Letter from William Henry Seward to William Henry Seward, Jr., April 3, 1871

  • Posted on: 9 May 2018
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Letter from William Henry Seward to William Henry Seward, Jr., April 3, 1871
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transcriber

Transcriber:spp:crb

student editor

Transcriber:spp:dxt

Distributor:Seward Family Digital Archive

Institution:University of Rochester

Repository:Rare Books and Special Collections

Date:1871-04-03

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Letter from William Henry Seward to William Henry Seward, Jr., April 3, 1871

action: sent

sender: William Seward
Birth: 1801-05-16  Death: 1872-10-10

location: Ambala, Haryana, India

receiver: William Seward
Birth: 1839-06-18  Death: 1920-04-29

location: Auburn, NY

transcription: crb 

revision: tap 2018-04-03

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Page 1

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Editorial Note

This letter was written by Olive Risley Seward for William Henry Seward.
Umballa April 3 1871
My dear William
My last letter to Frederick
Birth: 1830-07-08 Death: 1915-04-25

will have told you of our
arrival at that place: three
days served not only to refresh
us after great fatigue but to
show us also the Kutub, the
Museum Musjid the imperial
palaces and other interesting
monuments of that beautiful
city. the capital of the once
great Mogul empire. We came
to this place on Wednesday
29th March Major Figh
Unknown
x

Editorial Note

Tigh
, the British
Governor, lodges and entertains
us when here most hospita-
bly. The Maharajah
Birth: 1852 Death: 1876
of Puttialla
is a native proprietor and
prince of a territory as large
as the state of Delaware
Page 2

with 8 times as many in-
habitants. His revenues amount
to two millions of dollars.
He sent four four horse
carriages to receive us at the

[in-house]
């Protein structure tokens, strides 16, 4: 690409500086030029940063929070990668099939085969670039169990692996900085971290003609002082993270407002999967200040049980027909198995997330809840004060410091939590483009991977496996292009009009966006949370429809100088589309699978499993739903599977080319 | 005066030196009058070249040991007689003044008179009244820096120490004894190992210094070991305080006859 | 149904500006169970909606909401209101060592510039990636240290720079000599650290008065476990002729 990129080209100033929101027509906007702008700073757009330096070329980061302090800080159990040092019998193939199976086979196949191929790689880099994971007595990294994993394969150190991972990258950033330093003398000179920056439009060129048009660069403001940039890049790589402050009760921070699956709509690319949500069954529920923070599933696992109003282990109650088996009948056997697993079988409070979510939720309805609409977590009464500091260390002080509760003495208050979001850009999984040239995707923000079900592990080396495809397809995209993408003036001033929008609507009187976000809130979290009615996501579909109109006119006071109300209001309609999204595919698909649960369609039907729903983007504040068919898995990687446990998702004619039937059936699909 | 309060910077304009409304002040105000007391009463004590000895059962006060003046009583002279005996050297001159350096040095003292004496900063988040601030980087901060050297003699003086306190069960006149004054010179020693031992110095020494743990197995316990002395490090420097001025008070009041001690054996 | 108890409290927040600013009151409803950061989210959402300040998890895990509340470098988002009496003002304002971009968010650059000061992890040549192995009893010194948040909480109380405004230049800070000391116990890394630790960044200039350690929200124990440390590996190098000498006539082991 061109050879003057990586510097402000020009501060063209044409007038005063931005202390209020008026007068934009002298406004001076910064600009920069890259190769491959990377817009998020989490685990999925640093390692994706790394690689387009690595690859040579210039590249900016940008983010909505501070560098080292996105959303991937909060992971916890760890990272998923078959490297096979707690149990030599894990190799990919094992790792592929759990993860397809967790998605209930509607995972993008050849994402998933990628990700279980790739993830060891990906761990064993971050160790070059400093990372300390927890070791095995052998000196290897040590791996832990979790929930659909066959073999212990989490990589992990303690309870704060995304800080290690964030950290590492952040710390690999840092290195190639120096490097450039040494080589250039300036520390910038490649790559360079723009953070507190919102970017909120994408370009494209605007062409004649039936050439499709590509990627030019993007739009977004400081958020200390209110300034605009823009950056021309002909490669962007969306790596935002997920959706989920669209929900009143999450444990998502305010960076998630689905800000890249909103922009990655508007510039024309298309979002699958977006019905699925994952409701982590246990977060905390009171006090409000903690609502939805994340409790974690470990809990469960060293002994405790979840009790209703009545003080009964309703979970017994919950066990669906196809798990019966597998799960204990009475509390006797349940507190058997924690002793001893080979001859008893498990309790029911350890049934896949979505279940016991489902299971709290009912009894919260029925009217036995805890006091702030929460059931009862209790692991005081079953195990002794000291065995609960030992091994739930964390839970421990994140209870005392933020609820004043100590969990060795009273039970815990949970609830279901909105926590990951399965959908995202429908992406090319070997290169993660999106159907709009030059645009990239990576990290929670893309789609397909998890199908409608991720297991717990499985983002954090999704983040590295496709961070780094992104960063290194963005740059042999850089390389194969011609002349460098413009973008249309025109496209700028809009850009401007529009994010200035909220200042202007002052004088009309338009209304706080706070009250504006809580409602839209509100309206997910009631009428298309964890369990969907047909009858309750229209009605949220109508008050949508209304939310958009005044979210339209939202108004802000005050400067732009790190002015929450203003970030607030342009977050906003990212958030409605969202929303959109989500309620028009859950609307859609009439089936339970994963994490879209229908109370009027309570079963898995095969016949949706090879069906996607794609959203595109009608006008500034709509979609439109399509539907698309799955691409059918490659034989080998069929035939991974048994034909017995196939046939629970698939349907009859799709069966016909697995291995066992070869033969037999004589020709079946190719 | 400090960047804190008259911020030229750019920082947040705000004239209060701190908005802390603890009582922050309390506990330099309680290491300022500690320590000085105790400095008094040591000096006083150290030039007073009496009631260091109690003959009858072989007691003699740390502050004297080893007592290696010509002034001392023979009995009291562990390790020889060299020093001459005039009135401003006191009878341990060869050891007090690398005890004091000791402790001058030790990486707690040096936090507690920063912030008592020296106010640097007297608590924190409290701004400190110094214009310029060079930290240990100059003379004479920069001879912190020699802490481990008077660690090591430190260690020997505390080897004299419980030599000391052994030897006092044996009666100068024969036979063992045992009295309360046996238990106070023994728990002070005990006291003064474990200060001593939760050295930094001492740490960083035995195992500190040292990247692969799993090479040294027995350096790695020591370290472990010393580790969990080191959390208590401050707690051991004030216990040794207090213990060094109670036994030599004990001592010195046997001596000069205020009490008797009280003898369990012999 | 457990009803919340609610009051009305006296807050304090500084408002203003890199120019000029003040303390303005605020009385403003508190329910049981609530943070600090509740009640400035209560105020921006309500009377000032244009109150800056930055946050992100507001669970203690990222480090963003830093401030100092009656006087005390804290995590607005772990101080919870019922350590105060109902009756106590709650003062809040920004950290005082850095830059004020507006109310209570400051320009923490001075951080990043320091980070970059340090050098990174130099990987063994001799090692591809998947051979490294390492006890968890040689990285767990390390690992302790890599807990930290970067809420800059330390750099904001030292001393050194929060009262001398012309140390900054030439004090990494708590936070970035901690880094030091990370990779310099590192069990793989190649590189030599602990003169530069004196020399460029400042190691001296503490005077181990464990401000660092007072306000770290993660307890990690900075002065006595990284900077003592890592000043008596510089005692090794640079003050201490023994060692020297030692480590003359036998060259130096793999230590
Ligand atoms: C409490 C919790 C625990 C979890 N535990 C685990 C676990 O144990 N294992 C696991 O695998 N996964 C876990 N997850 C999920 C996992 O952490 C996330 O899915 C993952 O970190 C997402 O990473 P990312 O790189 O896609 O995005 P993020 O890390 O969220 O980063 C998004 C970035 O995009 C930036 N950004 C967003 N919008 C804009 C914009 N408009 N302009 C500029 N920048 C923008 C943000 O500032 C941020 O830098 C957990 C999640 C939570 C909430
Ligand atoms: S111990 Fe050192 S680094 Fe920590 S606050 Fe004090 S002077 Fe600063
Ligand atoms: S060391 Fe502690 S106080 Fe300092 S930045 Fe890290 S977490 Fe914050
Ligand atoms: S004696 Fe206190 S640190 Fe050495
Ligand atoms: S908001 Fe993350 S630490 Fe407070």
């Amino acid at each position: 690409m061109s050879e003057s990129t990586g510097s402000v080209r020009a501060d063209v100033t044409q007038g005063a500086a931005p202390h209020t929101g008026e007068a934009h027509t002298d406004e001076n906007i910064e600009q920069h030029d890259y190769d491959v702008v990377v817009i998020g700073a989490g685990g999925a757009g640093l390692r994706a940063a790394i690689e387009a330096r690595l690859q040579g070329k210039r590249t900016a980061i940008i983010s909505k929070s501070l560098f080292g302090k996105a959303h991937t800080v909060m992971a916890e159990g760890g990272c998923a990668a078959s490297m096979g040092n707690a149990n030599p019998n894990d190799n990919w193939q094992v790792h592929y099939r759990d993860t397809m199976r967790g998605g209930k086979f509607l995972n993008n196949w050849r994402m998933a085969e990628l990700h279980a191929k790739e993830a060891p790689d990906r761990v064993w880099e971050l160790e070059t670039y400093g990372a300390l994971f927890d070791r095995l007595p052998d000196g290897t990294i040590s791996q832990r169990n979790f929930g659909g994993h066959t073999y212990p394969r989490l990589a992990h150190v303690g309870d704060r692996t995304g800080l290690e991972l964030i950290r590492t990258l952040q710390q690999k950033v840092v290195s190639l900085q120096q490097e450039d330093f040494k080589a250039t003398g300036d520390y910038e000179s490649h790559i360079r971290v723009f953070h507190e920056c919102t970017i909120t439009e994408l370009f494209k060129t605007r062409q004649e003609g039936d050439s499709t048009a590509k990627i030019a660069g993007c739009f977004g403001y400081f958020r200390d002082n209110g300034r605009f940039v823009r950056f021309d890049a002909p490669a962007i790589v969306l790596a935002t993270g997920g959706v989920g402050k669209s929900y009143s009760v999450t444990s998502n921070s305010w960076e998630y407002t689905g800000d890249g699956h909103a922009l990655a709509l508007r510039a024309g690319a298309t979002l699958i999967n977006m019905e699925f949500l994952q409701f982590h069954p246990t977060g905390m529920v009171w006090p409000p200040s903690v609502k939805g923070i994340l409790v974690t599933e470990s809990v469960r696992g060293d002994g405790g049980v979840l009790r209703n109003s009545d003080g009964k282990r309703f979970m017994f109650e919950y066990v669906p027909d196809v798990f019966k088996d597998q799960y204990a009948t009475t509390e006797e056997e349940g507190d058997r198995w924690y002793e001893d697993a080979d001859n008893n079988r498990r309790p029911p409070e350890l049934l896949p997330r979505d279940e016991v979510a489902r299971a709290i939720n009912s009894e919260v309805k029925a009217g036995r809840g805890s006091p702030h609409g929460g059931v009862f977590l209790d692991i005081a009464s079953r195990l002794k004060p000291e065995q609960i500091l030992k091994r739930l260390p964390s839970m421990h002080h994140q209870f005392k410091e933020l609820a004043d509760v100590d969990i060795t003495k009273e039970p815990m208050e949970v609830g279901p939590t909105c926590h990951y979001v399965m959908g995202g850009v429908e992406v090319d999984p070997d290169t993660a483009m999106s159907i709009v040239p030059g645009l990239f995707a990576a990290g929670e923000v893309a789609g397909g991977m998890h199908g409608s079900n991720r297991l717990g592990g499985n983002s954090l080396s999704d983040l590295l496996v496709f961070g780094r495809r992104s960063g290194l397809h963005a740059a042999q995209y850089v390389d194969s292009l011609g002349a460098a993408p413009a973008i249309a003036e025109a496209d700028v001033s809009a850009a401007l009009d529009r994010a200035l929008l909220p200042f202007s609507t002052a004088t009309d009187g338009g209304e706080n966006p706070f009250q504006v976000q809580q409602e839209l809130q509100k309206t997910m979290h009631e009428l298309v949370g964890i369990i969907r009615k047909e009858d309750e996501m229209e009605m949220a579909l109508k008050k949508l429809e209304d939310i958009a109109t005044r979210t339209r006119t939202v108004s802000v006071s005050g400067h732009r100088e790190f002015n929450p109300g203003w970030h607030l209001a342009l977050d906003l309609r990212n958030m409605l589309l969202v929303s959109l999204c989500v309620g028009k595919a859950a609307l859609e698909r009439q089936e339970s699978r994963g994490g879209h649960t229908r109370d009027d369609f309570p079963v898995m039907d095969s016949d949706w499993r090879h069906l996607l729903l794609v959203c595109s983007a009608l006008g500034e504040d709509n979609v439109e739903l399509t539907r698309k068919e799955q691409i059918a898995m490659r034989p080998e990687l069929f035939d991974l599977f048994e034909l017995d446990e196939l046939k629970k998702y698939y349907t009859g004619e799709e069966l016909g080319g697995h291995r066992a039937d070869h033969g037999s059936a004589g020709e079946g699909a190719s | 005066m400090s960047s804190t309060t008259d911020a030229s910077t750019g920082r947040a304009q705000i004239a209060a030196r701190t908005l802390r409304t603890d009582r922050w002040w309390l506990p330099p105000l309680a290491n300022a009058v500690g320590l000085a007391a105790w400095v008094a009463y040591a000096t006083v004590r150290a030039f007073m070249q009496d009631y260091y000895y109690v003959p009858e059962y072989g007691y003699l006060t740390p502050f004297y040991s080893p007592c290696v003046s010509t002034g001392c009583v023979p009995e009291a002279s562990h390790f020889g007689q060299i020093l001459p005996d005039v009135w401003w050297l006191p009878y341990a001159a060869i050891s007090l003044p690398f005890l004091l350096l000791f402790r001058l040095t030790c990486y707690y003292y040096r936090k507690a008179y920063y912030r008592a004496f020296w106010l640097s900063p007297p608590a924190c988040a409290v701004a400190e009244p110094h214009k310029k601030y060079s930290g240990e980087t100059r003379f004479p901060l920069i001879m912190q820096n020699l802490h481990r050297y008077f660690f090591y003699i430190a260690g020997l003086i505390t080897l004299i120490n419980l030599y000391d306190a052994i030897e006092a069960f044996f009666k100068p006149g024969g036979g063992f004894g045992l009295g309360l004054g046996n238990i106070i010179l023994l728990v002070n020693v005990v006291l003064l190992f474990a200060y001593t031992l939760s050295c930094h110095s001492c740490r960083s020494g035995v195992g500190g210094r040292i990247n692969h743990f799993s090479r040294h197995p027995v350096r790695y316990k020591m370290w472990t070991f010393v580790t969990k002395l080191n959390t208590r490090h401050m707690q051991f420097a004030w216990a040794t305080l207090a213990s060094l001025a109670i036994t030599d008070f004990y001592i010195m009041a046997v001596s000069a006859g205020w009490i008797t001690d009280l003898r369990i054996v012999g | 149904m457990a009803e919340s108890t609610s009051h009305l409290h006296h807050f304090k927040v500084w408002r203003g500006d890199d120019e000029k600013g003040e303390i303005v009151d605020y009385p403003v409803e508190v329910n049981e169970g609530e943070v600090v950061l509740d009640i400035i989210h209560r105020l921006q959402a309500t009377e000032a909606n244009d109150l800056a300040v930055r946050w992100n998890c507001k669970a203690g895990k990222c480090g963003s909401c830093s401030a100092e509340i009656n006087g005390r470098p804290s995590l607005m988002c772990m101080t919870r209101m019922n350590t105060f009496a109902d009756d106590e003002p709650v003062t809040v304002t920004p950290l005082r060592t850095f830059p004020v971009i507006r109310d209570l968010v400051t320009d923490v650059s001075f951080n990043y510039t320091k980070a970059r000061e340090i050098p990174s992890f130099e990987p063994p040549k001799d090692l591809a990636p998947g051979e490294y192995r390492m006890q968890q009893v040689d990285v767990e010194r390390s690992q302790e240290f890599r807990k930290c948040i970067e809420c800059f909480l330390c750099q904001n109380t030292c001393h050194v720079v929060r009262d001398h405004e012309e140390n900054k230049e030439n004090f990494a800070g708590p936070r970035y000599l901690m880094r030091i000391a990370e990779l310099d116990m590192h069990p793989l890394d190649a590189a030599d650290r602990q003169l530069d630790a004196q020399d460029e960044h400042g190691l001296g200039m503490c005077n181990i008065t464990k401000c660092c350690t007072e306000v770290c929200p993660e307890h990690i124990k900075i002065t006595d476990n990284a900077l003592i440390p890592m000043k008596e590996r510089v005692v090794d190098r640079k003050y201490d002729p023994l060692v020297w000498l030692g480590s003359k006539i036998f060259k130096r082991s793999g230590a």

R.R. station and to remain
at our command while in
this part of India. He met
us in a state carriage at
the subburbs of his own cap-
ital Puttialla with a pro-
cession of 10 thousand troops,
a salute of 19 guns, 60 ele-
phants & four bands of music.
He assigned us for a dwell-
ing a palace in his beau-
tiful gardens, he received
us at a public audience
in his own palace convey-
ing us thither on elephants
(only think of my riding
to court on an elephant
in a golden chair of state
attended by troops of horse)
The audience was protracted
Page 3

from sunset until night
when the whole palace
was illuminated, the hall
of audience itself blazing
with 2000 lamps. He illu-
minated the fountains, groves
garden and palace the same
night. He gave us the next
day at our own lodgings
and elephant fight, a dis-
play of 50 blooded horses, a
juglar entertainment, a native
dance, a concert of bagpipes
an acrobatic entertainment
and I know not what else.
He conveyed us 76 miles
to his district of Pinjore
and lodged us there as
he had at Puttialla, sit-
utated in an orange garden
and surrounded with a cas-
cade illuminated for our
entertainment. The next day
he conveyed us in Sedan
chairs and with saddle
Page 4

horses of9 miles to the summit
of the lower range of the
Himalaya mountains from
which we had a view of
three other ranges which are
covered with a perpetual
mantle of snow and now
after two months and a
half sojourn in India
we are about to descend
to day to Bombay by Rail-
Road from this place, we
hope to reach that part on
the 9th inst and embark thence
in 3 or 4 days thereafter. The
weather is as hot here as
it is at any time in August
the great heat is over at
Delhi and is just beginning
here. We are not entirely
decided as to the direction
we shall take from Bom-
bay but we will write
from that place. We
are advised from there
Page 5

that letters await our arrival
I trust they will tell us fully
of home. You need not get
any new wild horse for me
to break when I come home
although I have taken to riding
the elephant and you need
not fear that I shall go
into the jungles to hunt the
tiger. Olive
Birth: 1844-07-15 Death: 1908-11-27
sends her
love to all
Affectionately
William H. Seward
by O.R.S.
We have traveled harder
& farther and faster these
last few weeks than ever
before and are all very
well but awfully tired.
Olive